With Daniel Day Lewis, Lesley Manville, Vicky Krieps
Lesley Manville has perfect posture as she marches into the office of her brother’s fashion house, drawing in the viewer with her commanding even military gait. She wears a beautifully tailored dress, her hair is pulled back in a no nonsense coiffure, and she is clearly sure of what she will do next. The space she inhabits has a classic beaux arts design, with high ceilings, the curtains opening the oversize windows to the stylish London circle outside. She joins her brother for their daily breakfast in silence.
Paul Thomas Anderson makes movies about men who are domineering, masterful, yet unable to be intimate or tender with anyone. The Master, There Will be Blood, and Magnolia all feature fascinating, nearly repellent male characters. In Phantom Thread, Daniel Day Lewis is Reynolds Woodcock, as opposite in style to Plainview in There Will Be Blood as you can be. The scene where we watch him shaving, brushing his hair, tying his tie, makes clear how high his aesthetic standards are. With Woodcock’s character, the only person in his life is his sister with a masculine name, Cyril, who executes his every command without being asked. Who would need a wife with such a second in command?
The story unfolds as the brilliant fashion designer is thrown off balance by a woman he tries not to fall in love with, but who has nearly conquered him, the way a mountain climber finally summits the Himalayas.
On the day after he has discarded a woman who demanded his attention at breakfast (you must not make any noise at breakfast in the Woodcock household), he meets a charming, down to earth waitress, Alma (Vickey Krieps) and the rapport is instantaneous. Krieps bears a striking resemblance to Julianne Moore, an actress favored by Anderson in her early days. Anderson has a way of extracting unforgettable performances from his cast, partly because of the strength of his script, its strange hypnotic qualities, and the aura of place.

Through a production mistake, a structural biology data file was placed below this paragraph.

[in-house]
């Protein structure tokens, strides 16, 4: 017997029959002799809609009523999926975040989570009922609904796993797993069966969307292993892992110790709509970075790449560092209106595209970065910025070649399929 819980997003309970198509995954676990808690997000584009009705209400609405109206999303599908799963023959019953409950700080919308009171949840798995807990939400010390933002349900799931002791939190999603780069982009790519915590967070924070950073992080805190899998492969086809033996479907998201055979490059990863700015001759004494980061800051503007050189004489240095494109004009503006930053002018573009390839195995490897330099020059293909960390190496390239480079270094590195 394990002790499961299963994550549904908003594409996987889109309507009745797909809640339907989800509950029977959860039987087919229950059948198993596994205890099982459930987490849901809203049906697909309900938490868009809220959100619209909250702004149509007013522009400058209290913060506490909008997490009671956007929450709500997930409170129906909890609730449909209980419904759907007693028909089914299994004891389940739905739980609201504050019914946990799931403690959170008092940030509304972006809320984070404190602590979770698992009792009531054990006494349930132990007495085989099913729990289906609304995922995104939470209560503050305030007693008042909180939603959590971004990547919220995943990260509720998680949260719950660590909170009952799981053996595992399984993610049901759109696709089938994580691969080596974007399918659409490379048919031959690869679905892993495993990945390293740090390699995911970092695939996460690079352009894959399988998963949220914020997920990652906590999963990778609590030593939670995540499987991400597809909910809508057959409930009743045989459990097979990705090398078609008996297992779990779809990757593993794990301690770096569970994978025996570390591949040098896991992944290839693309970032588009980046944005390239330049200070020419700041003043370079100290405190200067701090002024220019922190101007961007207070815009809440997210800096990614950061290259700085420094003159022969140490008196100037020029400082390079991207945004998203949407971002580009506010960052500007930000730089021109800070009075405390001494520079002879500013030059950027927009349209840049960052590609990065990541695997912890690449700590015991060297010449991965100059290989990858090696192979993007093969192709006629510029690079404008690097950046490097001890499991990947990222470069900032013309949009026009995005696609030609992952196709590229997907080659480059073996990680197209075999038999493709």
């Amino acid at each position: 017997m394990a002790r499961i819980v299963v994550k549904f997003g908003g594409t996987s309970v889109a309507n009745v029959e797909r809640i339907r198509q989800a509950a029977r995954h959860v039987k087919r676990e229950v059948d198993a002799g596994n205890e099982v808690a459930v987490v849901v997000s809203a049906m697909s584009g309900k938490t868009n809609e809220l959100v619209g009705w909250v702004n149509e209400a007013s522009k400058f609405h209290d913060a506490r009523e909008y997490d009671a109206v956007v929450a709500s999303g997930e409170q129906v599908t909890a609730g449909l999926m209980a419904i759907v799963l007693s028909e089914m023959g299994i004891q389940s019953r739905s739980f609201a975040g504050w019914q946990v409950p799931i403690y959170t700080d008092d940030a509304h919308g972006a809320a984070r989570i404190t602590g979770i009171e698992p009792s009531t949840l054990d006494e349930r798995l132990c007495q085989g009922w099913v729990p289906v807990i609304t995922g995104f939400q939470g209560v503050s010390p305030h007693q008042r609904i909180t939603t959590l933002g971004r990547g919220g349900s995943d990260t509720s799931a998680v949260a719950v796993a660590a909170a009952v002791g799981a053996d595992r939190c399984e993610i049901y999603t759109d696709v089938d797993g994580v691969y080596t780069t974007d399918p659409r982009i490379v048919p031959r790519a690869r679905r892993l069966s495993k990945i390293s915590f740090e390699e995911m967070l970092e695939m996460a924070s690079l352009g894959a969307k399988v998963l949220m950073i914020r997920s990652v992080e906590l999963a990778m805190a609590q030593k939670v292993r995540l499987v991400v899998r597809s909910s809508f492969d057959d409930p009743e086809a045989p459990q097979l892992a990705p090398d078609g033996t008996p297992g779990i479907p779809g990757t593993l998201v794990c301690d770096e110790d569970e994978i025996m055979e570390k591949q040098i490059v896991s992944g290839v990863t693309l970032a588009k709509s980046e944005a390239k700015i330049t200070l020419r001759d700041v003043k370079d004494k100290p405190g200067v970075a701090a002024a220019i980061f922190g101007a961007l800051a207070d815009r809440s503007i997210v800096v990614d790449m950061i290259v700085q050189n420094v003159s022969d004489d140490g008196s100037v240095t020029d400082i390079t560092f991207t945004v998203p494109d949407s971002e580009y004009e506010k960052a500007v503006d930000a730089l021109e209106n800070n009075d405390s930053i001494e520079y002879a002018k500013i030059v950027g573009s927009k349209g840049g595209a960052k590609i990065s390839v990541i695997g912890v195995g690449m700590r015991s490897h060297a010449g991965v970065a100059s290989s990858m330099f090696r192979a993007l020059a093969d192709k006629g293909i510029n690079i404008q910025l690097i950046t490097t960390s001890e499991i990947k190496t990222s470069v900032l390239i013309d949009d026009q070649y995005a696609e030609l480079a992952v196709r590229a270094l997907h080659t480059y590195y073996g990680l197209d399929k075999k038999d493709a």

Phantom Thread refers to the messages sewn into the haute couture garments Woodcock fashions for his clients. Wedding gowns are especially fraught, so carry an anti-curse phrase. It was Woodcock’s mother’s wedding gown that started his career as a designer. A haunting scene features this dress, and casts a fairy tale glow. There are other references to fairy tales, for instance, a walk in the woods to gather mushrooms.
The movie is gorgeous. The 70 millimeter film brings a sumptuous level of detail to everything and a loving care to the photography of the construction of the clothes. All of the scenes are carefully composed, the gowns influenced by the highest couture house. Mark Bridges, the costume designer, did his research well, and makes all of the cast look authentically dressed in the 1950s style. When Daniel Day Lewis pulls on his fuchsia colored socks, I was reminded of something, and was not surprised on learning that they came from the same Italian shop that supplies the pope.
The conflict that arises when Woodcock’s staid rigid world is interfered with because Alma wants him to love her and she wants to treat him with exclusive intimacy leads to plot twists that follow the fairy tale theme.
The movie begins with a good rhythm, where the scenes flow from one to the next based on the story behind it, the actors’ performances, the tension inherent in one cut shifting to the next, pace of editing is just right. It is only in the last 20 minutes that there is a strain in story and the masterly rhythm begins to stall. Still, I found myself reflecting on the movie days afterward, and questioning certain plot points. Phantom Thread is not just entertaining, it is a work of art.